John Cook, Ph.D.

Principal Research Scientist, Large Ungulate Ecology
Location: Independent – Forest and Range Sciences Laboratory, U.S. Forest Service – La Grande, OR


Dr. Cook is a large ungulate ecologist with research interests regarding linkages between habitat conditions, and habitat change, on ungulate populations in the western US and Canada. His research emphasizes nutritional ecology of ungulates, with specific focus on how disturbance and forest succession influences through nutritional pathways the health, reproduction, and survival of large ungulates. Ungulate species of past and current research primarily include Rocky Mountain bighorn sheep, Rocky Mountain and Roosevelt elk, and, in Canada, woodland caribou. Dr. Cook developed strategies that integrate findings from captive-animal research of physiology, nutrition, and bioenergetics with wild-animal field research in ways that capitalize on the strengths of both. Captive studies involved the largest herd of tame elk in the world in the 1990s and 2000s and, more recently, tame caribou that were used in British Columbia and Ontario. These studies were combined with wild-animal studies across most of the western states (elk) and in British Columbia, the Northwest Territories, and Ontario (caribou). He has been a member of The Wildlife Society since 1981.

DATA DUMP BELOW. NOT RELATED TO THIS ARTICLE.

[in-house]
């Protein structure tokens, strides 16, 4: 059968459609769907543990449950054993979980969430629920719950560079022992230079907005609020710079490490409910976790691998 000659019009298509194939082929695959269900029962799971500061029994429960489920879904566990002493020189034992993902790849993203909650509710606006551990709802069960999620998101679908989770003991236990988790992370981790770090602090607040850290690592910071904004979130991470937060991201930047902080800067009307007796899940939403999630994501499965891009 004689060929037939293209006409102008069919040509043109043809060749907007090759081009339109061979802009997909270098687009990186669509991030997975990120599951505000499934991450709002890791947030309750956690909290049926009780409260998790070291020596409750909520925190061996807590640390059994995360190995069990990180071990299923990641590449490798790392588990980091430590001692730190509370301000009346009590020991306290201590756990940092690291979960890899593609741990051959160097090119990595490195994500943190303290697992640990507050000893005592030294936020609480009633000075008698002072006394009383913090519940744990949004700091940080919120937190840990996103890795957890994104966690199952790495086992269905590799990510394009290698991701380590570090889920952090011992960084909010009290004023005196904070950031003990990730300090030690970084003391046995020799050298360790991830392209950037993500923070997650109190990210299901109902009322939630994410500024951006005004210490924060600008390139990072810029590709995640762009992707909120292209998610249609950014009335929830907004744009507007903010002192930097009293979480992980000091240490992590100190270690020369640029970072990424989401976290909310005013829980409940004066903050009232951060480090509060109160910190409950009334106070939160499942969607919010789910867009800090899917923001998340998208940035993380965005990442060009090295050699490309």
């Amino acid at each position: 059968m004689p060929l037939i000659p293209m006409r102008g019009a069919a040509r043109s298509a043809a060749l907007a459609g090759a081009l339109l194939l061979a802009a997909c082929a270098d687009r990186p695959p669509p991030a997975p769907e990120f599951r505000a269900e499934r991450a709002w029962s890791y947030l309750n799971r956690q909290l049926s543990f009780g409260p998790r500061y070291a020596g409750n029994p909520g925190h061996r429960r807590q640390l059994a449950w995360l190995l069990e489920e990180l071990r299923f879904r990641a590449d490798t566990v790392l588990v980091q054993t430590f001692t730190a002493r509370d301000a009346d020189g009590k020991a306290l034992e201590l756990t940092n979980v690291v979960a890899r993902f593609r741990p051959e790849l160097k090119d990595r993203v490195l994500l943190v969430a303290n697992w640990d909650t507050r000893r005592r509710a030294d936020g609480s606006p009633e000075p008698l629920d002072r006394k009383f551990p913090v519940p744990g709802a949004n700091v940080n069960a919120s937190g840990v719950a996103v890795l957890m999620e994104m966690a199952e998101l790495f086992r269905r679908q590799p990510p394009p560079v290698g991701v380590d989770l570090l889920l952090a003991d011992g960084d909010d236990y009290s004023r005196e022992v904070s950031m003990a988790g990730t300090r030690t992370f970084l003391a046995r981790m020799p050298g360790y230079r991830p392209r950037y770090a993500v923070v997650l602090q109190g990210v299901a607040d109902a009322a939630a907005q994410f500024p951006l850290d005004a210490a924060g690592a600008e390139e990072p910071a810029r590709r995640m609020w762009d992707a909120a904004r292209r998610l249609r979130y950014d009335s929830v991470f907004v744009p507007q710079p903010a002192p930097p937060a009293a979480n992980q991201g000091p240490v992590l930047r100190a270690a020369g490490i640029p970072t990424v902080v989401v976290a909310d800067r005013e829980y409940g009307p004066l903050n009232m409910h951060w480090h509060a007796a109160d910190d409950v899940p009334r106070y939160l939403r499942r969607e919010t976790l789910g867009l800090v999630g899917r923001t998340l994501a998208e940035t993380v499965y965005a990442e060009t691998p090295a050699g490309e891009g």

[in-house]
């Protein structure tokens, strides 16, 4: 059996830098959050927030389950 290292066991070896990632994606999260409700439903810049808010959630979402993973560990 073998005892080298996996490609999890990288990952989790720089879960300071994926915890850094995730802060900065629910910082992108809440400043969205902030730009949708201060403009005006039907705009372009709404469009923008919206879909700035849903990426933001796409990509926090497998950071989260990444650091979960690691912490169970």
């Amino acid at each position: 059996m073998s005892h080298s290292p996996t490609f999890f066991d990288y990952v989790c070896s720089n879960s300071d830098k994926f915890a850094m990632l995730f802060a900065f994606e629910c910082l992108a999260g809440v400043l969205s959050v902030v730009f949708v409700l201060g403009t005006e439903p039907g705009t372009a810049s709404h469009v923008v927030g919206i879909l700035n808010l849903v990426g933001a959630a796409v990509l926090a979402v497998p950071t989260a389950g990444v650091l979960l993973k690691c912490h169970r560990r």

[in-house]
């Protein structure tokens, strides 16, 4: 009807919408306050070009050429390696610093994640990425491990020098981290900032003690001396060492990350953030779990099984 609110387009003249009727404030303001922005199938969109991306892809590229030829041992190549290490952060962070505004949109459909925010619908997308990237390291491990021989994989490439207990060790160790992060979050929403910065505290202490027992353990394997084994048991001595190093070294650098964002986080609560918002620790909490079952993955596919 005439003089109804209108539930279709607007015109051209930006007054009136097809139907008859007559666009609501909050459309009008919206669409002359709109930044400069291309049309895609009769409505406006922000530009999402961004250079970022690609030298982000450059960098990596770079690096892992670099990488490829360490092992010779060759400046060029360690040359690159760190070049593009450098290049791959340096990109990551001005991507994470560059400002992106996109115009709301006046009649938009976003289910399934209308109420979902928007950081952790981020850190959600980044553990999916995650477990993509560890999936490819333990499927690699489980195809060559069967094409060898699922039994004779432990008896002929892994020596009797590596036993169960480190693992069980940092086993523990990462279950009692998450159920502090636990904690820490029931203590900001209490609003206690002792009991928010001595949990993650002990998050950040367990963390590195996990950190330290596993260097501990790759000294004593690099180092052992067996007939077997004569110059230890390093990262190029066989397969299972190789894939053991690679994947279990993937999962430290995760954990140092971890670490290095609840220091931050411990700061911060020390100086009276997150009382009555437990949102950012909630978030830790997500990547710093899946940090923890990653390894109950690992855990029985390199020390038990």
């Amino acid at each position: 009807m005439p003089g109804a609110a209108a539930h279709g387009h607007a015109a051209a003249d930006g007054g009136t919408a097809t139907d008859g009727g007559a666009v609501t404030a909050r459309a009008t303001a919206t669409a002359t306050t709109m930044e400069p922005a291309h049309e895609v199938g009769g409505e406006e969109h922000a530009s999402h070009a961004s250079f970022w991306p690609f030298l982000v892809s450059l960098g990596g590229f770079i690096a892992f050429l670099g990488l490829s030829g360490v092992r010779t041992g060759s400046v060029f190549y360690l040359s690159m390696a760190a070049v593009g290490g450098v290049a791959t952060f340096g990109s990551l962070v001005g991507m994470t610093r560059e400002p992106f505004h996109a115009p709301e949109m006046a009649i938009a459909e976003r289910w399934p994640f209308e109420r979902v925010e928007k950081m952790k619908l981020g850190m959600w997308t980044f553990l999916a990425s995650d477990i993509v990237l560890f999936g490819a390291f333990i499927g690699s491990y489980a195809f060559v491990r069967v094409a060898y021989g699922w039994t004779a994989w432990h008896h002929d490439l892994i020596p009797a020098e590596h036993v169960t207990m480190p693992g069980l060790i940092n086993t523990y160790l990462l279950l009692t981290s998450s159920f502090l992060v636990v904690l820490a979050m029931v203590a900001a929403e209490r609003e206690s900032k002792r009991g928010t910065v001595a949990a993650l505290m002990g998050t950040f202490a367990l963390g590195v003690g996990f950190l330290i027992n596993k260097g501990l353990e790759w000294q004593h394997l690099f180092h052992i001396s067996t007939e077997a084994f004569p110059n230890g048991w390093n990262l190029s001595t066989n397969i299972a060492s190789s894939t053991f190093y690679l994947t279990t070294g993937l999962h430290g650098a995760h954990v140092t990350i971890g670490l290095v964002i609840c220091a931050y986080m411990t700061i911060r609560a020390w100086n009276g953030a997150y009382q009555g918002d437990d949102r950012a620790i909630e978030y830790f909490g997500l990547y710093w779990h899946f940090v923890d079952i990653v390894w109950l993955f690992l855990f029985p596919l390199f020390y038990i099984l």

PhD: Zoology and Physiology, University of Wyoming
Masters: Zoology and Physiology, University of Wyoming
Bachelors: Wildlife Resources, University of Idaho; Range Resources, University of Idaho

Research capabilities and/or focus areas

Nutritional ecology; forest ecology and management; modeling habitat-ungulate interactions

Awards and Career Highlights

  • The Wildlife Society’s Publication of the year award (2000)
  • The Rocky Mountain Elk Foundation’s Olaus J. Murie award (2009)
  • Wildlife Society’s Outstanding Service Award (2012)
  • Research and Development Deputy Chief’s Excellence in Science and Technology Honor Award; PNW Research Station (2012)
Phone: (541) 962-6536